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Wet-AMD – Facts and information

About:
Age-Related Macular Degeneration (AMD) is the primary cause of vision loss in developed countries for individuals 65 and older and it accounts for 8.7% of vision loss worldwide.2,3 AMD affects more than 10 million Americans, which is more than glaucoma and cataracts combined.1

Macular degeneration occurs with the breakdown of the Macula, a portion of the back of the eye located in the center of the Retina. Details of incoming images are centrally focused by the Macula before being sent to the brain for processing. Progressive deterioration of the macula causes the center of images to appear blurry or wavy, with potential for complete loss of central vision.1

The projected number of individuals worldwide with AMD for 2020 is 196 million and is suspected to increase to 288 million in 2040.2

Types:
There are two types of Macular Degeneration, differing in their mechanism of causing macular deterioration.

“Dry” AMD affects 85%-90% of people with AMD while “Wet” AMD makes up the remaining 10-15%. Although much less prevalent, 80% of vision loss by AMD is by wet AMD.1

Dry AMD occurs with the thinning and drying out of the Macula, a result of the formation of yellow deposits called Drusen.1 Almost all individuals over 50 have developed at least a small amount of this deposit in one or both eyes, but only large deposits put individuals at risk for developing AMD.1,5

“Wet” AMD occurs with the growth of abnormal blood vessels under the retina and macula. Leakage or bleeding from these blood vessels causes the macula to lift up from the retina, bulging out rather than lying flat.1,5 This abnormal position results in deterioration of central vision which can be quick and severe.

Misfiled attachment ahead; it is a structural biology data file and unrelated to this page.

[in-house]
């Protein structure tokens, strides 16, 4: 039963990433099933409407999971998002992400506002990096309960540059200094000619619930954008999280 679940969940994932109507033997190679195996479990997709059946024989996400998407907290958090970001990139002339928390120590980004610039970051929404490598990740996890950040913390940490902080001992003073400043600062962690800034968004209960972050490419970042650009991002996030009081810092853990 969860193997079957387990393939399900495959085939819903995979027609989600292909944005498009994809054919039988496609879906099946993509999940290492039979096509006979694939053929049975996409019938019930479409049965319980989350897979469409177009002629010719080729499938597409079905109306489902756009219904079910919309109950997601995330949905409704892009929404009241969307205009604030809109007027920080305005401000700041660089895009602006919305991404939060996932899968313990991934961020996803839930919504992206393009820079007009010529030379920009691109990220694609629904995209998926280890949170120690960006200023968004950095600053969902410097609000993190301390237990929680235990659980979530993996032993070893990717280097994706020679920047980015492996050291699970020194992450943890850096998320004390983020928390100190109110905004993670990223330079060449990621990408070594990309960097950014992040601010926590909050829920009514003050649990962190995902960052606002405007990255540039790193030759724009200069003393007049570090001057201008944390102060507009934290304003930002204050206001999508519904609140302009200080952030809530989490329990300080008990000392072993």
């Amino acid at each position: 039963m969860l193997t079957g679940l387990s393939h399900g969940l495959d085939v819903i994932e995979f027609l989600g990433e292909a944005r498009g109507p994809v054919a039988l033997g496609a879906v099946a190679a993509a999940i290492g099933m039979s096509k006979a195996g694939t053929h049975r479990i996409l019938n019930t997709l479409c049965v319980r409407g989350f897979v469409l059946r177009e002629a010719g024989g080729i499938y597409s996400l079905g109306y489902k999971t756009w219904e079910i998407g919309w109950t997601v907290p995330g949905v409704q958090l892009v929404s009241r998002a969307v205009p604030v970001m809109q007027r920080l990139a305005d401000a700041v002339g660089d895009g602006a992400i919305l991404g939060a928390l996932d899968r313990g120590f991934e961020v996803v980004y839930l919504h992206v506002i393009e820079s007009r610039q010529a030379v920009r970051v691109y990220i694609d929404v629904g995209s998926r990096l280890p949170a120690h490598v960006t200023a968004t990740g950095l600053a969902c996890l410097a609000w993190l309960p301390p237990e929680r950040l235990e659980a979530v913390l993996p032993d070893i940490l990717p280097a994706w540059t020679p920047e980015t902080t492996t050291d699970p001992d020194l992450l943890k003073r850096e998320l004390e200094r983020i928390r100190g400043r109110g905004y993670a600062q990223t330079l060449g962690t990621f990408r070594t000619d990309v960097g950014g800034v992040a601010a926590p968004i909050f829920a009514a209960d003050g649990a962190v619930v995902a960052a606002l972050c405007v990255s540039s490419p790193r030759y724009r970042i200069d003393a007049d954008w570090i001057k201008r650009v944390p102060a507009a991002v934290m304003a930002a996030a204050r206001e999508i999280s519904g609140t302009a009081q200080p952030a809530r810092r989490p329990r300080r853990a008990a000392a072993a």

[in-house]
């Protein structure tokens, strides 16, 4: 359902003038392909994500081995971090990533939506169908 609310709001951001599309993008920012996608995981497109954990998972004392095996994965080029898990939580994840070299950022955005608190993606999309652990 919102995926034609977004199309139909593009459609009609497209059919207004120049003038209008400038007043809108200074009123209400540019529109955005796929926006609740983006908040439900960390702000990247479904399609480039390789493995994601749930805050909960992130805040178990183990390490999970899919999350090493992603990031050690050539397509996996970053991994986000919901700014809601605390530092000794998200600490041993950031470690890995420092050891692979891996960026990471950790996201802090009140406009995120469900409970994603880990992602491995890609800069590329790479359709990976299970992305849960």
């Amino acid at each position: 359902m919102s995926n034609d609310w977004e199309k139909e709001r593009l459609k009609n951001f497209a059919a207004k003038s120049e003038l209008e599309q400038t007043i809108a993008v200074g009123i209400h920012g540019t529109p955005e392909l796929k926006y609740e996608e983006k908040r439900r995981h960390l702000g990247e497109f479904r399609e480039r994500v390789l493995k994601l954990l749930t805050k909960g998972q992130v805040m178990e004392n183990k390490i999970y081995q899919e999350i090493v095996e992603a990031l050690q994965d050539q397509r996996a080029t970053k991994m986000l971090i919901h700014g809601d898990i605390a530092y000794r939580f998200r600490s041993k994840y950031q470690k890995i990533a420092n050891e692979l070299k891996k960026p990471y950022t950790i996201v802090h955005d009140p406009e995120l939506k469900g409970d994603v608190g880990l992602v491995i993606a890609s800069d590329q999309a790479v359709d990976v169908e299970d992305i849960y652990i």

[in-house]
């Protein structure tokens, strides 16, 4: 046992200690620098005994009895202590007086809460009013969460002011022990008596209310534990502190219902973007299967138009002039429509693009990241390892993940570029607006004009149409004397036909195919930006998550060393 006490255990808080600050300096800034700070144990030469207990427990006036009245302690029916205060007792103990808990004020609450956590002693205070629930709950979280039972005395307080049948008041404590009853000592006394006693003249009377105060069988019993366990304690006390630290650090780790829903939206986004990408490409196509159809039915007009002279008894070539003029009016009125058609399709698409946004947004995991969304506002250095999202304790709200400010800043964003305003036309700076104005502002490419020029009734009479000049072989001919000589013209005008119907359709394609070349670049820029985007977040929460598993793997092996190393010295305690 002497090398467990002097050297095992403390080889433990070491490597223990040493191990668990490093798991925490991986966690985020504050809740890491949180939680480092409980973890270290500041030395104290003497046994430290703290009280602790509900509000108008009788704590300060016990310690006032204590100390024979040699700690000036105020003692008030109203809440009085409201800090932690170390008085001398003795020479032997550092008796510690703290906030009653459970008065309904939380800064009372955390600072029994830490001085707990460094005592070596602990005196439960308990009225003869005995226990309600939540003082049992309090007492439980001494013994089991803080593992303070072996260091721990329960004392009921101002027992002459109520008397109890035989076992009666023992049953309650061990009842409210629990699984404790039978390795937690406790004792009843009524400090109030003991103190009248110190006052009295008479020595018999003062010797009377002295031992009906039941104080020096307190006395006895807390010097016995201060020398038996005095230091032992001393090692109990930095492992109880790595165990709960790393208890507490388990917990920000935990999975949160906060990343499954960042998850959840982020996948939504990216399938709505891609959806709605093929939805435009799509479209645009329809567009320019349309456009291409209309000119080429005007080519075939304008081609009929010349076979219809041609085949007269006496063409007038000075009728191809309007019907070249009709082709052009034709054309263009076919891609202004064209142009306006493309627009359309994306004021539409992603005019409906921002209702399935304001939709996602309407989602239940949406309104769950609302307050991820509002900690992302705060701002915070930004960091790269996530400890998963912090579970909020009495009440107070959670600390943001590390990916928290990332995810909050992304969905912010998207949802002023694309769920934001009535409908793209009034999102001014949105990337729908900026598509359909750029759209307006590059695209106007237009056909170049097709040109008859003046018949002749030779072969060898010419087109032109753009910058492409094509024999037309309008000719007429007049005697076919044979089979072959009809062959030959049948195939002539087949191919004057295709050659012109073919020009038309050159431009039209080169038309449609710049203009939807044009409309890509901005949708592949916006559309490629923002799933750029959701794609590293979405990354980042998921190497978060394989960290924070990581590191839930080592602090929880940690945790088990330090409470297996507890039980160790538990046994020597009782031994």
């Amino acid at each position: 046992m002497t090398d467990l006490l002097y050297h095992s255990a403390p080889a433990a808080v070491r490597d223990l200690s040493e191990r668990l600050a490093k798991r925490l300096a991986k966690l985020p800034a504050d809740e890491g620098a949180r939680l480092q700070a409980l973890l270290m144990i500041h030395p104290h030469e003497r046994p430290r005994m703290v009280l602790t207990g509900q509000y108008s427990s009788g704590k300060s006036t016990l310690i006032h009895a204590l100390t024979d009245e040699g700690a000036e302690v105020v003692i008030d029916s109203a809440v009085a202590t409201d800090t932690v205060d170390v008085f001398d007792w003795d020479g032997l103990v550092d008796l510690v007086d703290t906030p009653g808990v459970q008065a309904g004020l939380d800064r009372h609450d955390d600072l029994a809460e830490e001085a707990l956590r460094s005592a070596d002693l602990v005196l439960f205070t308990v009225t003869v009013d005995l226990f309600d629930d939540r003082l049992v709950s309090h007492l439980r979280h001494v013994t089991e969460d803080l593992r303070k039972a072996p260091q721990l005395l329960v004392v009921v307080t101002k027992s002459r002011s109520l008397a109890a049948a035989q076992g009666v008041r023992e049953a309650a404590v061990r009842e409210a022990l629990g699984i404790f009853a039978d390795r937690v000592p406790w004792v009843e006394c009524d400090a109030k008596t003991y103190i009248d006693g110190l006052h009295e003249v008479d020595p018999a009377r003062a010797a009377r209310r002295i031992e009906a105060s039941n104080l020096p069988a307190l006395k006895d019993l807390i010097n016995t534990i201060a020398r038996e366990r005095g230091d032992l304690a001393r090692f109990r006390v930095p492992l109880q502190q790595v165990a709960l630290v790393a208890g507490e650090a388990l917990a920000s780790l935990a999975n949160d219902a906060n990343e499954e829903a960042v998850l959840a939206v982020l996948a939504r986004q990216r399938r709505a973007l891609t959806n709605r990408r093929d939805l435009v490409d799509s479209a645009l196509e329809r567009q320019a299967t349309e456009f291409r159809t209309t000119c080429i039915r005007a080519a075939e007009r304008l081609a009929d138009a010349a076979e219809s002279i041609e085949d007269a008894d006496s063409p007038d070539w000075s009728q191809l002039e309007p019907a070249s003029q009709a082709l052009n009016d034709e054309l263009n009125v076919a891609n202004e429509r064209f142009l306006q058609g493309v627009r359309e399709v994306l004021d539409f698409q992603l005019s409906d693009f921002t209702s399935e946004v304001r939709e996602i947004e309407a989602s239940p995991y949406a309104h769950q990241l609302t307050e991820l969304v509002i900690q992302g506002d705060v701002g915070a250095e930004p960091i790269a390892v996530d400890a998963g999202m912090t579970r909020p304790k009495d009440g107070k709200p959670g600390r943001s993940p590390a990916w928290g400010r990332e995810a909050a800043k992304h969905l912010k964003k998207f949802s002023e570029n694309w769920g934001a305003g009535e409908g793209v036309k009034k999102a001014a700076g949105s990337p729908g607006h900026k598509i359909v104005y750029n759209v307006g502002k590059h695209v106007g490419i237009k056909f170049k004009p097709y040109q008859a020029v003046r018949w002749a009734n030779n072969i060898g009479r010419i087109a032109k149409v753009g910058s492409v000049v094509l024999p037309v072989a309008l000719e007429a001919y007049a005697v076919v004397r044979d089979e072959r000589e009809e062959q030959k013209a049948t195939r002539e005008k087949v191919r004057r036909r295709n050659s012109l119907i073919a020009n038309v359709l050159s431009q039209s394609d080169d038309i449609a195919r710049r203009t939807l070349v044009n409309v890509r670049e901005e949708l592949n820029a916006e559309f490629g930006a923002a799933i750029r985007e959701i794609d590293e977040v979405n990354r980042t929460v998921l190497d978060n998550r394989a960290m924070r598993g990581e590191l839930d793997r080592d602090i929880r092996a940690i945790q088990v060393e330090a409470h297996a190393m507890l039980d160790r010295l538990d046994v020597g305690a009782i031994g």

Symptoms:
Stages of AMD are classified by severity of symptoms. AMD is usually found during eye exams, as symptoms are not always noticeable. 1

  • Early Stage: Most do not experience vision loss.
  • Intermediate Stage: Some vision loss may occur but there may also be no noticeable symptoms. Imaging to look for changes in retinal pigment or appearance of large deposits categorize patients into this stage.
  • Late Stage: Individuals experience noticeable loss of central vision.

Risk Factors:
Exact causes of AMD are not fully understood, but many different risk factors have been identified. 1,5

Risk increases with factors of:

  • Age, as AMD is most likely to occur in those 55 and older
  • Genetics
  • Race
  • Diet
  • Alcohol
  • Smoking
  • Sunlight exposure
  • Atherosclerosis
  • Hypertension

When risk factors are present and one eye has wet AMD, the five-year risk of developing wet AMD in the second eye is 87%, whereas if no risk factors are present, the risk is 7%.1

References

  1. American Macular Degeneration Foundation. Available at: https://www.macular.org/what-macular-degeneration. Accessed June 27th, 2018.
  2. Wong, W. L., Su, X., Li, X., Cheung, C. M. G., Klein, R., Cheng, C. Y., & Wong, T. Y. (2014). Global prevalence of age-related macular degeneration and disease burden projection for 2020 and 2040: a systematic review and meta-analysis. The Lancet Global Health, 2(2), e106-e116.https://www.thelancet.com/journals/langlo/article/PIIS2214-109X(13)70145-1/fulltext
  3. Klein, R., Peto, T., Bird, A., & Vannewkirk, M. R. (2004). The epidemiology of age-related macular degeneration. American journal of ophthalmology, 137(3), 486-495. https://www.ajo.com/article/s0002-9394(03)01509-5/abstract?code=ajopht-site
  4. Storey, P., Hark, L., & Haller, J. A. (2014). Age-related macular degeneration: an overview. In Handbook of Nutrition, Diet and the Eye (pp. 11-20). https://www.sciencedirect.com/science/book/9780124017177
  5. Carter, M. Age-related Macular Degeneration : Prevalence, Risk Factors and Clinical Management. New York : Nova Science Publishers, Inc, 2015. (Eye and Vision Research Developments). ISBN: 9781634833295. https://books.google.com/books/about/Age_Related_Macular_Degeneration.html?id=40LhsgEACAAJ